Since the announcement of the first generation iPad in January 2010, Apple was so determined that their touch-screen slate would eventually cannibalize netbook sales. Eventually, when there was a significant plunge of netbook sales in September 2010, Apple’s sales gained but they earned more competitors. Suddenly, the netbook sales’ monstrous growth in 2009 (641% year-over-year growth in July 2009), was obliterated by a 9.7” touchscreen device and brought the netbooks’ sales down by nearly 400%.
The triumph of Apple’s iPad over netbooks is not simply entirely brought about by the hardware but the soul beneath it – its operating system, the iOS or the iPhone Operating System. Its minimalistic yet classy user-interface, usability and the availability of applications (300,000 apps) are the iOS’ winning factors.
Last January 13, a plethora of iPad competitors filled the Consumer Electronics Show 2011. It’s noteworthy that last year’s CES didn’t feature any tablets but the latter suddenly became ‘scene-stealers’ this year. As expected, the hardware specifications of the new tablets are far better than the first generation iPad like the Blackberry Playbook, Acer Iconia Tab, Asus Eee Pad MeMo, Dell Streak 7, Lenovo Windows 7 Slate and the Motorola Xoom.
2 months later, when Steve Jobs announced the second generation iPad, the game changed all over again. Yes, the hardware specs of the new iPad are inferior to the tablets announces in CES 2011, but the winning factors of the iconic Apple tablet remain unbeaten.
But, the perennial question for consumers remains: “Should I buy a tablet or a laptop?”
Price and budget are two of the first considerations when making a major purchase (anything higher than PhP5,000 for me is a major major purchase). How much is your budget and how much are your options? The table below may be your price reference:
The ultimate factor that one should consider when buying a gadget is Value for Money (VFM). VFM is defined as “Utility derived from every purchase or every sum of money spent based not only on the minimum purchase price but also on the maximum efficiency and effectiveness of the purchase.”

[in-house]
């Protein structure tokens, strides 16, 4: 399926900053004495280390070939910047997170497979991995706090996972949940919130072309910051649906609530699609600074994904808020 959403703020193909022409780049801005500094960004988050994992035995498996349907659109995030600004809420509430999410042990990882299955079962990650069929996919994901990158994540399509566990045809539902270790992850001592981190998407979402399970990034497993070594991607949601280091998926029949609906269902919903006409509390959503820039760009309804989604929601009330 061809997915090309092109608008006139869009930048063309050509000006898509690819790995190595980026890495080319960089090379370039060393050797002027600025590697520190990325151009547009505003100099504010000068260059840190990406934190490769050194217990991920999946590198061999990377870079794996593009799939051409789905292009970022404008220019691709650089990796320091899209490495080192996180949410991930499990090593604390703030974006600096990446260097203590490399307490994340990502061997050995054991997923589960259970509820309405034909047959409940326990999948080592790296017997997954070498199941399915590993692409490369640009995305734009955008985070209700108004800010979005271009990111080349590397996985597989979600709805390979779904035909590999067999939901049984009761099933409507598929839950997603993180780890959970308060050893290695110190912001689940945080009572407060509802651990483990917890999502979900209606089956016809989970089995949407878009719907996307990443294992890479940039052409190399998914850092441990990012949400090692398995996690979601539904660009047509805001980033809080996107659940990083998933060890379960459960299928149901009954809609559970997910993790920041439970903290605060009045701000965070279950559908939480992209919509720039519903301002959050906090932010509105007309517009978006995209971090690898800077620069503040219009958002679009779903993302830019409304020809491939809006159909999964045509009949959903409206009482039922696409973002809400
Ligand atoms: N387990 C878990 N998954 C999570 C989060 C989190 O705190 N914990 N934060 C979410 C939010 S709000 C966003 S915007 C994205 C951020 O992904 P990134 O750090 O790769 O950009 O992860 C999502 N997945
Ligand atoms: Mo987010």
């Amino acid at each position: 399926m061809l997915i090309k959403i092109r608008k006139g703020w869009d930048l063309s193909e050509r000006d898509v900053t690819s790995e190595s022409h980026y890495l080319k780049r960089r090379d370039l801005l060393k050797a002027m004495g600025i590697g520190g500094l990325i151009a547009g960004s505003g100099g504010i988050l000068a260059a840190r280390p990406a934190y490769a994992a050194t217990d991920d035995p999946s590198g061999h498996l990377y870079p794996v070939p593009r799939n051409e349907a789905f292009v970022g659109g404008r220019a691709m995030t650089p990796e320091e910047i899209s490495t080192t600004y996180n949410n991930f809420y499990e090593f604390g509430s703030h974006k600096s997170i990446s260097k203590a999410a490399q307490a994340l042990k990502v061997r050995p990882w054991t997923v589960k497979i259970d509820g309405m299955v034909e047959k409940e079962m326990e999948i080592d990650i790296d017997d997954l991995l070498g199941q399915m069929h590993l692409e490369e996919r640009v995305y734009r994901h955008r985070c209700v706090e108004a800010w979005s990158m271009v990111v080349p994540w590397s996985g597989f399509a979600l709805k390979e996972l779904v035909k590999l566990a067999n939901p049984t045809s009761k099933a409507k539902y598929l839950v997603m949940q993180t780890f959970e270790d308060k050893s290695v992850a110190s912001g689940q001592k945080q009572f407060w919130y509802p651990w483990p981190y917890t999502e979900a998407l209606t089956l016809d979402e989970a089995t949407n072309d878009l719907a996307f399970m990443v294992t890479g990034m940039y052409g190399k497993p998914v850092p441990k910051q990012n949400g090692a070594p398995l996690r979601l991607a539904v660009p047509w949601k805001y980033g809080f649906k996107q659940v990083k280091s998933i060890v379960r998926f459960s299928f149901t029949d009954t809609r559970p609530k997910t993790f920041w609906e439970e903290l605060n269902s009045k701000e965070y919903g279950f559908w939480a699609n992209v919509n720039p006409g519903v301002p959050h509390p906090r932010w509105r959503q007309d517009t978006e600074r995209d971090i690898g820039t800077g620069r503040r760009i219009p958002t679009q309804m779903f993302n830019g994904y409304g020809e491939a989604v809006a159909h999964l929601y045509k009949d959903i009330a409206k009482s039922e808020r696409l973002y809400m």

When buying a gadget, looking at its VFM makes you think how the gadget would help you process certain inputs (efficiency) and how it would produce your desired output (effectiveness). Confused? Well, simply put: it would be more efficient to work on a device that’s capable of helping you be more productive – such as creating movies, typing articles and playing some games – with minimum user skill. And, it would more effective to work on a device that can provide you with best results like production of better looking movies and playing games that look more realistic.
For instance, the Apple iPad is best on the user input category – thanks to its touch screen interface and “tap-able” functions, but it fails to impress on the productivity department due to the lack of application flexibility and functions to deal with certain details. With the iPad, it would be too difficult, if not ‘incapable’, for you to edit photos at its pixel level, to create awesome video effects and play games with ultra-realistic graphics.
If one is after effectiveness, the iPad or any other tablets should not be the priority; thus it is better to get a netbook or a laptop, which is more capable of producing desired outputs.
On the other hand, if one is after efficiency, getting a netbook or a laptop may not be a bad idea but only a bad priority. Netbooks or laptops may be portable but not as portable as tablet computers. With tablet computers, games are easier to play, there is no need to shut it down and wait for lengthy boot-ups. It allows you to check your Facebook wall. Everything is easy.
Now, that everything is laid out, it’s time for you to answer the question – Should you get a tablet or a netbook?